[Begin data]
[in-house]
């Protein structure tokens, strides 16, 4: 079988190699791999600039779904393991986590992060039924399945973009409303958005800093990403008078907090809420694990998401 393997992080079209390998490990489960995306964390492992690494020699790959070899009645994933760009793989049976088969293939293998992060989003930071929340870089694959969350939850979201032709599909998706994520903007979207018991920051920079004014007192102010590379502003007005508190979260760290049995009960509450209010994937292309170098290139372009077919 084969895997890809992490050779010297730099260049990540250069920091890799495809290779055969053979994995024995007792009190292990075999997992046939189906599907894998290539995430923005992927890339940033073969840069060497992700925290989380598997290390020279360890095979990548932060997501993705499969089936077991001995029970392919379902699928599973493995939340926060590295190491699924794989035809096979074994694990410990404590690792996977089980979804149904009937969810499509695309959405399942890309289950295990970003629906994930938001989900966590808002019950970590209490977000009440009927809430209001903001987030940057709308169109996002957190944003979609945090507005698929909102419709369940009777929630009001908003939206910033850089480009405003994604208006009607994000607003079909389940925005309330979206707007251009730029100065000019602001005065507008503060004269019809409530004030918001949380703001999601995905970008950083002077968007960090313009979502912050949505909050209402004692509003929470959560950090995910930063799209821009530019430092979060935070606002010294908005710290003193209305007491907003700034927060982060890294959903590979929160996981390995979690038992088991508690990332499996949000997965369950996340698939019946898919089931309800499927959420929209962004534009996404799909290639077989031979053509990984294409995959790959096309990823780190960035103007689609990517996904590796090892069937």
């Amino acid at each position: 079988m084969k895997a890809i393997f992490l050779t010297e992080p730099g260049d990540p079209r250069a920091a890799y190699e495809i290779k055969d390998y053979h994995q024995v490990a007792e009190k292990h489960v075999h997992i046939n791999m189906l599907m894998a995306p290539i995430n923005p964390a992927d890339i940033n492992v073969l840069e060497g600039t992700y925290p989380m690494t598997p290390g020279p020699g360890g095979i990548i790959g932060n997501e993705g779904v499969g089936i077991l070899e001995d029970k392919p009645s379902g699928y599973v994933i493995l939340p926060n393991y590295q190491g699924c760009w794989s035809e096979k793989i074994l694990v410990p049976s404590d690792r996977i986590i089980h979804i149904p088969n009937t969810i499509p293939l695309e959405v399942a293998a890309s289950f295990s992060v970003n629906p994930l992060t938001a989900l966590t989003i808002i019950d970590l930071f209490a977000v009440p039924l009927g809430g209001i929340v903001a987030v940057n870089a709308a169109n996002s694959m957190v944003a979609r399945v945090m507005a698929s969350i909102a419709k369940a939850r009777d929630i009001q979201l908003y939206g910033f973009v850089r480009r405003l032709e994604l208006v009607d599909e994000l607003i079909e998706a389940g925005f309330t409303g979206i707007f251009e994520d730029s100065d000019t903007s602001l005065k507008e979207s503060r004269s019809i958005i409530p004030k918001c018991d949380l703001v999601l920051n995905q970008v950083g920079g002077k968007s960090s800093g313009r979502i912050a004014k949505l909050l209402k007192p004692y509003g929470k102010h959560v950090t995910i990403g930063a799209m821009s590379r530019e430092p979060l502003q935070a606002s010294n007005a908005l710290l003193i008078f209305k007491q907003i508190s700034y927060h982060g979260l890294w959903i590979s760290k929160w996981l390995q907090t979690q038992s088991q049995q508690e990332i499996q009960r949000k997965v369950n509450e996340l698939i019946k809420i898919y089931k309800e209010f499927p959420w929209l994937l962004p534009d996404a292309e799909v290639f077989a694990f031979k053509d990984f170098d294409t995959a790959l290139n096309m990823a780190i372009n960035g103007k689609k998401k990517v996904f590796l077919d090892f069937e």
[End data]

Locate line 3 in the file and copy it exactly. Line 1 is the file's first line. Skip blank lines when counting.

């Amino acid at each position: 079988m084969k895997a890809i393997f992490l050779t010297e992080p730099g260049d990540p079209r250069a920091a890799y190699e495809i290779k055969d390998y053979h994995q024995v490990a007792e009190k292990h489960v075999h997992i046939n791999m189906l599907m894998a995306p290539i995430n923005p964390a992927d890339i940033n492992v073969l840069e060497g600039t992700y925290p989380m690494t598997p290390g020279p020699g360890g095979i990548i790959g932060n997501e993705g779904v499969g089936i077991l070899e001995d029970k392919p009645s379902g699928y599973v994933i493995l939340p926060n393991y590295q190491g699924c760009w794989s035809e096979k793989i074994l694990v410990p049976s404590d690792r996977i986590i089980h979804i149904p088969n009937t969810i499509p293939l695309e959405v399942a293998a890309s289950f295990s992060v970003n629906p994930l992060t938001a989900l966590t989003i808002i019950d970590l930071f209490a977000v009440p039924l009927g809430g209001i929340v903001a987030v940057n870089a709308a169109n996002s694959m957190v944003a979609r399945v945090m507005a698929s969350i909102a419709k369940a939850r009777d929630i009001q979201l908003y939206g910033f973009v850089r480009r405003l032709e994604l208006v009607d599909e994000l607003i079909e998706a389940g925005f309330t409303g979206i707007f251009e994520d730029s100065d000019t903007s602001l005065k507008e979207s503060r004269s019809i958005i409530p004030k918001c018991d949380l703001v999601l920051n995905q970008v950083g920079g002077k968007s960090s800093g313009r979502i912050a004014k949505l909050l209402k007192p004692y509003g929470k102010h959560v950090t995910i990403g930063a799209m821009s590379r530019e430092p979060l502003q935070a606002s010294n007005a908005l710290l003193i008078f209305k007491q907003i508190s700034y927060h982060g979260l890294w959903i590979s760290k929160w996981l390995q907090t979690q038992s088991q049995q508690e990332i499996q009960r949000k997965v369950n509450e996340l698939i019946k809420i898919y089931k309800e209010f499927p959420w929209l994937l962004p534009d996404a292309e799909v290639f077989a694990f031979k053509d990984f170098d294409t995959a790959l290139n096309m990823a780190i372009n960035g103007k689609k998401k990517v996904f590796l077919d090892f069937e």